Recently another unusual fix has resolved trying to nail POST to POST stability for say 3333MHz C14 1T on 4x8GB. Matching VDDP and CLDO_VDDP allowed no deterioration in stability on 6+ consecutive warm POSTs. Default is 0.900V for VDDP and 950mV for CLDO_VDDP, using 0.915V and 915mV has worked brilliantly for my combined hardware/targetted settings.
The big change in the chipset will be in the power consumption. Currently the X370 chipset, built on a 55nm manufacturing process using ASMedia IP, runs at a 6.8W TDP (running at full load). For X470, we were told that this is the same process and IP, but the chip will now run at 4.8W peak and 1.9W in an idle mode. This is due to an improved power infrastructure within the chip, and AMD also claims that overall throughput is improved. The chipset firmware is also set to provide better memory OC support and stability.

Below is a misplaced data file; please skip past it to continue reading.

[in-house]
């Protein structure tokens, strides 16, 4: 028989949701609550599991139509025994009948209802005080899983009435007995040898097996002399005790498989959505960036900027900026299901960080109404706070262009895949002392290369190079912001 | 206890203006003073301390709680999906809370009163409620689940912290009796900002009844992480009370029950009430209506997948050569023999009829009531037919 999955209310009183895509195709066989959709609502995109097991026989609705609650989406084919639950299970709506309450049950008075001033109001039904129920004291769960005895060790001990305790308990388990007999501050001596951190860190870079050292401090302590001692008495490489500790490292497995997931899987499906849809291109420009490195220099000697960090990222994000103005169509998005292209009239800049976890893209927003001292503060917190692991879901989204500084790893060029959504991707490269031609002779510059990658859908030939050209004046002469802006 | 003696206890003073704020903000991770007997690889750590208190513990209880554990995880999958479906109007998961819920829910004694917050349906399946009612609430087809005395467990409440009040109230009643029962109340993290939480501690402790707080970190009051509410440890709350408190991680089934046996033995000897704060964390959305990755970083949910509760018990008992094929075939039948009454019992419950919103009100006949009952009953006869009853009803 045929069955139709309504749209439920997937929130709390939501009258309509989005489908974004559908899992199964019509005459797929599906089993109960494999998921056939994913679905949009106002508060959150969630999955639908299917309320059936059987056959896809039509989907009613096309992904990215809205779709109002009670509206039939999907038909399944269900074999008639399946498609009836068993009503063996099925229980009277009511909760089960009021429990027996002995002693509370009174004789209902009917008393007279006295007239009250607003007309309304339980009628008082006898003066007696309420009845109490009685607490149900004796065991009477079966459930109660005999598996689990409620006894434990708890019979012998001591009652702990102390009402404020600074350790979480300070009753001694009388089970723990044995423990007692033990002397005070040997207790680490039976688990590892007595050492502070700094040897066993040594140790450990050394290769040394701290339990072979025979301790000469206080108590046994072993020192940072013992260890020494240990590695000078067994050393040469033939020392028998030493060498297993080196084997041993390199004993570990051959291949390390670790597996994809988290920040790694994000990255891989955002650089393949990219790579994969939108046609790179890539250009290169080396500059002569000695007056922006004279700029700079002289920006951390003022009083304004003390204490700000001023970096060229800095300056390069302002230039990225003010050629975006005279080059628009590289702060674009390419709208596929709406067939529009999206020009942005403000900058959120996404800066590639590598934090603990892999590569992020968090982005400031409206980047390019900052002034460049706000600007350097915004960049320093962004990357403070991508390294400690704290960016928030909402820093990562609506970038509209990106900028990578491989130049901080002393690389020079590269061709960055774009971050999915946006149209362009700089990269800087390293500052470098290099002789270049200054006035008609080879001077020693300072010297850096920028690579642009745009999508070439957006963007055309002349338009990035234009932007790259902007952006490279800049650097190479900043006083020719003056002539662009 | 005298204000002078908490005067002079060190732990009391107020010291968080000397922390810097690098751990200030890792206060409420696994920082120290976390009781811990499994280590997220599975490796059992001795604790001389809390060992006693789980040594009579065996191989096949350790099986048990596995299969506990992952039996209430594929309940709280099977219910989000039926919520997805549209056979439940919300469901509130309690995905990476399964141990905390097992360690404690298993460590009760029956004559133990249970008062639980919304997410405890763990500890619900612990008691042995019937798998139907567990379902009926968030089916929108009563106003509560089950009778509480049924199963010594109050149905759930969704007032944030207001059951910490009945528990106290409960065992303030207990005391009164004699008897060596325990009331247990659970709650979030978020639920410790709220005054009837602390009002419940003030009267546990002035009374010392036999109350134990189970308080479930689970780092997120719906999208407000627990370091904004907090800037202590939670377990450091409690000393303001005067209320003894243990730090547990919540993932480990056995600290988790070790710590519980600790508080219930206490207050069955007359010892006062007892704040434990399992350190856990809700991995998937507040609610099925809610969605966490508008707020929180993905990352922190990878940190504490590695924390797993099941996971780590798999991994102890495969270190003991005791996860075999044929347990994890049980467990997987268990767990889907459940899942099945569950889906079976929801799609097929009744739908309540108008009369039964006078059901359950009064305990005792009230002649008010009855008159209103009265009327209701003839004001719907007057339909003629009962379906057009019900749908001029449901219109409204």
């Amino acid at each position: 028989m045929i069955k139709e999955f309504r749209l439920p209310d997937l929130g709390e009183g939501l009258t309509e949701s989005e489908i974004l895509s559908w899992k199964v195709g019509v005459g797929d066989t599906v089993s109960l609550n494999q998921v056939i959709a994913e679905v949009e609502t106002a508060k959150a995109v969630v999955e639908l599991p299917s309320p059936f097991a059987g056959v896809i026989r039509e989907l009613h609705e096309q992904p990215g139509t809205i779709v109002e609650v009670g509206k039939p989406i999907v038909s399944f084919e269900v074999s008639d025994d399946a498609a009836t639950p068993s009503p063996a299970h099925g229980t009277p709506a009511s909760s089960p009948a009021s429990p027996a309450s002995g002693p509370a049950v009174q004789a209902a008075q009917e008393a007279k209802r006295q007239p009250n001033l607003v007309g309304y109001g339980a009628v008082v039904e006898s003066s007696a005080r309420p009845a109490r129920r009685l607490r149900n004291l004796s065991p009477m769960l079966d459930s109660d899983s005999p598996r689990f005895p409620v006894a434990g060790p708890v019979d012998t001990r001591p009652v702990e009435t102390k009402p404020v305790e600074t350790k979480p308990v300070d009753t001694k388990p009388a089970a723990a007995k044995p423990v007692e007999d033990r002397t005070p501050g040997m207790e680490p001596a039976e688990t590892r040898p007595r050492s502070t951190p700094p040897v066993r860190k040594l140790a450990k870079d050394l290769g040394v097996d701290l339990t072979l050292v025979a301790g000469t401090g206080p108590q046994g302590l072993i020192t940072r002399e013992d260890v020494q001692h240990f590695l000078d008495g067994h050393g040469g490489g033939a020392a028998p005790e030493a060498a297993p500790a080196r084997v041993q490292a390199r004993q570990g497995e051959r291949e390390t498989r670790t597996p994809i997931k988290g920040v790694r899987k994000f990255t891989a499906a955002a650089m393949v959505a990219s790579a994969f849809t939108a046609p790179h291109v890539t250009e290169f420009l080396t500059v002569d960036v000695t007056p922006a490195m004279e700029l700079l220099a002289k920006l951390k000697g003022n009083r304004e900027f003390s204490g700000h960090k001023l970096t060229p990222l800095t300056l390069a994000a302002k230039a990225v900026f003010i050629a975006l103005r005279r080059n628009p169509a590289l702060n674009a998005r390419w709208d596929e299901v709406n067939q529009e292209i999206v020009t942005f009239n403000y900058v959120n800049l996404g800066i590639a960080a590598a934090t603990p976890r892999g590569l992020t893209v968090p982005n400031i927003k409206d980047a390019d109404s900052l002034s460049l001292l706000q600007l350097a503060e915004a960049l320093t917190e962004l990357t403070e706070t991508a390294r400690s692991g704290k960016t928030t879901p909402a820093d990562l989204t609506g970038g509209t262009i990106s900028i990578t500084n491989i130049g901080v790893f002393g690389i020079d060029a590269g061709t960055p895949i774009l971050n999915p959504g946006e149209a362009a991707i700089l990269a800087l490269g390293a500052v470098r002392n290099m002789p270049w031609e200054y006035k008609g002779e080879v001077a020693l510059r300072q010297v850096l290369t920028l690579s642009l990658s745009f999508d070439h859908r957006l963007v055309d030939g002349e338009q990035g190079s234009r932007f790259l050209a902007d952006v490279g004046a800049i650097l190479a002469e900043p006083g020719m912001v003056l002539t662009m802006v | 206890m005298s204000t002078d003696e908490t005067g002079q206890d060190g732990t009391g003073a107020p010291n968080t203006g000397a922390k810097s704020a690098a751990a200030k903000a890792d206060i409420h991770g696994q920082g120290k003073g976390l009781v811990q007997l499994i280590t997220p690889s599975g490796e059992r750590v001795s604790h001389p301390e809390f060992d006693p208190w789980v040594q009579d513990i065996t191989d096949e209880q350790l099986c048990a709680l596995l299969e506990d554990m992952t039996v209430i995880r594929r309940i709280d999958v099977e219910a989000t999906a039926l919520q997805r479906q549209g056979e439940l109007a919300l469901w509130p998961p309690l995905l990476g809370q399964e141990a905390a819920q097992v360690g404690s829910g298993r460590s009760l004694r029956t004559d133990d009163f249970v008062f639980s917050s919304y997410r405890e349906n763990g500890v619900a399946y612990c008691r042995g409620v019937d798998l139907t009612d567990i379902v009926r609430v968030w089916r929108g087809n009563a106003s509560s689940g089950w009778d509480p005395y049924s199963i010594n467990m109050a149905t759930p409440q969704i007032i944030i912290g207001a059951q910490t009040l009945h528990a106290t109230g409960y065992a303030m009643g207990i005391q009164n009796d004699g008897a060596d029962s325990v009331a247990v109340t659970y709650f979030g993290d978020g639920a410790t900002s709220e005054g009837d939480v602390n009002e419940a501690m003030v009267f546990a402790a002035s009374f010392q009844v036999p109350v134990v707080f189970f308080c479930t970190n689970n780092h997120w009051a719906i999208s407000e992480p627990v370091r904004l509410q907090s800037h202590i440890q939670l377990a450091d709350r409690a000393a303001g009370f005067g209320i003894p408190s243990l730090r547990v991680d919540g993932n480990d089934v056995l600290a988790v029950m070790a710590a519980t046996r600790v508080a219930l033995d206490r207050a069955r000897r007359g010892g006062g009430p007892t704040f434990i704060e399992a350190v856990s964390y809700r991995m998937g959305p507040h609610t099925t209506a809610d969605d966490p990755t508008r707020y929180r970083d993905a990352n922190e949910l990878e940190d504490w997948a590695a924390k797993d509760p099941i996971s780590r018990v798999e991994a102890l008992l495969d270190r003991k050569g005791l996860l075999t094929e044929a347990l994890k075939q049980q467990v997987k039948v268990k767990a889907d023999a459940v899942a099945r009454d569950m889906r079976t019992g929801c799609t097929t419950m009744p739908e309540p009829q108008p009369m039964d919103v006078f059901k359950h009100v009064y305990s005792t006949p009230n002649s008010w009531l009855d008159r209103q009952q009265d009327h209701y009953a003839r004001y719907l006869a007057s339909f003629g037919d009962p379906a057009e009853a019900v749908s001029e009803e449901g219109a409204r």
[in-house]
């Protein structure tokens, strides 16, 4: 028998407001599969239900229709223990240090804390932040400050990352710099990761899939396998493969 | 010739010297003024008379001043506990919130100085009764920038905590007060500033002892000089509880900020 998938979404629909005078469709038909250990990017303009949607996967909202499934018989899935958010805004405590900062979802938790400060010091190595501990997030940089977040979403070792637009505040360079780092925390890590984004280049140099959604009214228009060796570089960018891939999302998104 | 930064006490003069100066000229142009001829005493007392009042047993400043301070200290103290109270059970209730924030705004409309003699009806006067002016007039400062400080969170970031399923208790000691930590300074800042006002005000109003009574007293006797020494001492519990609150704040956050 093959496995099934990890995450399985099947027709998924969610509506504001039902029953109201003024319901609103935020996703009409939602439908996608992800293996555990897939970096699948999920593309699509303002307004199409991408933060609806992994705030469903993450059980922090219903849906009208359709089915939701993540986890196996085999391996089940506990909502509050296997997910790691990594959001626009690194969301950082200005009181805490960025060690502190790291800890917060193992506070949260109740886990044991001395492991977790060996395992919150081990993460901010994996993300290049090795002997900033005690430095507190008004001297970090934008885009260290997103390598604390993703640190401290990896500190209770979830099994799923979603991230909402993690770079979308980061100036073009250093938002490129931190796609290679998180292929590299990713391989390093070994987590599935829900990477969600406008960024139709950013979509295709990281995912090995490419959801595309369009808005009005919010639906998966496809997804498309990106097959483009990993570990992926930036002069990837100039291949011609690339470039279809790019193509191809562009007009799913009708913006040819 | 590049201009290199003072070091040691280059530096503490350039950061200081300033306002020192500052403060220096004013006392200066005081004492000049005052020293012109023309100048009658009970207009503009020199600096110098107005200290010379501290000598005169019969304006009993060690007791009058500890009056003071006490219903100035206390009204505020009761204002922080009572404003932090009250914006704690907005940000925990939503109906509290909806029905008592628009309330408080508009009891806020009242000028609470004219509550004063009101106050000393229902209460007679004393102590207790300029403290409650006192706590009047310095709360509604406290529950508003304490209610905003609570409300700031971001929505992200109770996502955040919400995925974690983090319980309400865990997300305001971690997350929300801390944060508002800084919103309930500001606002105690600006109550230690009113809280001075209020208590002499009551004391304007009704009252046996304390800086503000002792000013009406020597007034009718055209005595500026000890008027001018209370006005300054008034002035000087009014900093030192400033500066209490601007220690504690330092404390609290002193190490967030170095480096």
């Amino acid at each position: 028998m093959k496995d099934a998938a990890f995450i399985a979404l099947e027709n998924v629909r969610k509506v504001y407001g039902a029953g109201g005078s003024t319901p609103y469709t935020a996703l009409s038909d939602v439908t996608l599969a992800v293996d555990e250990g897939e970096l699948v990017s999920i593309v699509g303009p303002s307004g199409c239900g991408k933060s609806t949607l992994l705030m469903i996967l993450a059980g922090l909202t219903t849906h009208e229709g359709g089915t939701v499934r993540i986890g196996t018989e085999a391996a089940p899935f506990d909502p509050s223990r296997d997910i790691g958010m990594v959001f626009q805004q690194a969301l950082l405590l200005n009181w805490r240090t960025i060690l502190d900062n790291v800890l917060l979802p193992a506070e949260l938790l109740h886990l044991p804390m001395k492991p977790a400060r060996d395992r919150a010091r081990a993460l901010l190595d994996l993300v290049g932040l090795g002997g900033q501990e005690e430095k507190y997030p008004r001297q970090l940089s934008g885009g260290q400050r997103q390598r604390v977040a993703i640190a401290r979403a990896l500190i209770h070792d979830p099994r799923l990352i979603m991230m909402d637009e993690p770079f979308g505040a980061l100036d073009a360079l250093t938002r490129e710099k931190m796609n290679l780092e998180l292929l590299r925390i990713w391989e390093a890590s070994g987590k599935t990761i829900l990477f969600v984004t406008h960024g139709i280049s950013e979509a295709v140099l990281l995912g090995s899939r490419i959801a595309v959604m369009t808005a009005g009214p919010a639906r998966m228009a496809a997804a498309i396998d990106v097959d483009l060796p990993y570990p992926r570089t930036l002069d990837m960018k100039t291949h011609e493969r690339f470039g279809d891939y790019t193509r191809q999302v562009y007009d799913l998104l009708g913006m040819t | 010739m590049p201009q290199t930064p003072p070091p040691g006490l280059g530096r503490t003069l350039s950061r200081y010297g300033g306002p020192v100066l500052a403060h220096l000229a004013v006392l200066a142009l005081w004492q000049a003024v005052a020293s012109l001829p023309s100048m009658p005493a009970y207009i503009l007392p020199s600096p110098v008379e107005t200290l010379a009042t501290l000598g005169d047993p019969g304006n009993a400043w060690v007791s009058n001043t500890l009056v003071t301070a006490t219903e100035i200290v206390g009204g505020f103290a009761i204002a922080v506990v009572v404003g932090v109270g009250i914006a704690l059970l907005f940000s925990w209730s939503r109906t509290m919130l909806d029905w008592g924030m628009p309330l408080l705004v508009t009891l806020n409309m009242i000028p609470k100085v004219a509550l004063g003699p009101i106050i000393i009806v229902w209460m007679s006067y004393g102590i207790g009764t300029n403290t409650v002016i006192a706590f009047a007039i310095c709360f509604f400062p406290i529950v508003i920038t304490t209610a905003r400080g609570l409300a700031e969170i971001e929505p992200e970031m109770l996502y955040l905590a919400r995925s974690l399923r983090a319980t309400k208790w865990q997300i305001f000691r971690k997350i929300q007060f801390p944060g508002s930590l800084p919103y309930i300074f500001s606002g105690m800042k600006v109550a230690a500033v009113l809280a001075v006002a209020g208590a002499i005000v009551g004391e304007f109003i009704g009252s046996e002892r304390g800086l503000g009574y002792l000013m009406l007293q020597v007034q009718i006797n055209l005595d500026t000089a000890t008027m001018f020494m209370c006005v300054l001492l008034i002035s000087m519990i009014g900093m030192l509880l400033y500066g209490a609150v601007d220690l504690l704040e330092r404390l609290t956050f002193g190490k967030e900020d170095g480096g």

The other factor in this is StoreMI, on the next page. This new feature technically does not require chipset support, however the free installer will check for the presence of an X470 chipset before providing a free license, otherwise the software will cost $20 and not have AMD branding
02/03/2018 Bios 0207
16/03/2018 Bios 0401
19/04/2018 Bios 0509
Update AGESA 22.214.171.124a
18/05/2018 Bios 0601
1. Update SMU Firmware to version 43.18.0
2. Update RAID driver to version 126.96.36.199.
3. Update Asus Grid notification behavior
22/06/2018 Bios 0702Update Agesa Code to 188.8.131.52c.
Update compatibility protocol for 3rd party hardware monitoring software.
Fixed miscellaneous issues with fan calibration/options.
Improve memory compatibility.
24/07/2018 Bios 08041. Improve system stability
2. Improve Secure Erase function on NVMe devices
3. Update LPPT firmware
02/11/2018 Bios 1002
30/11/2018 Bios 11031. Update AMD AGESA version to 184.108.40.206
2. Improve system stability
04/01/2018 Bios 1201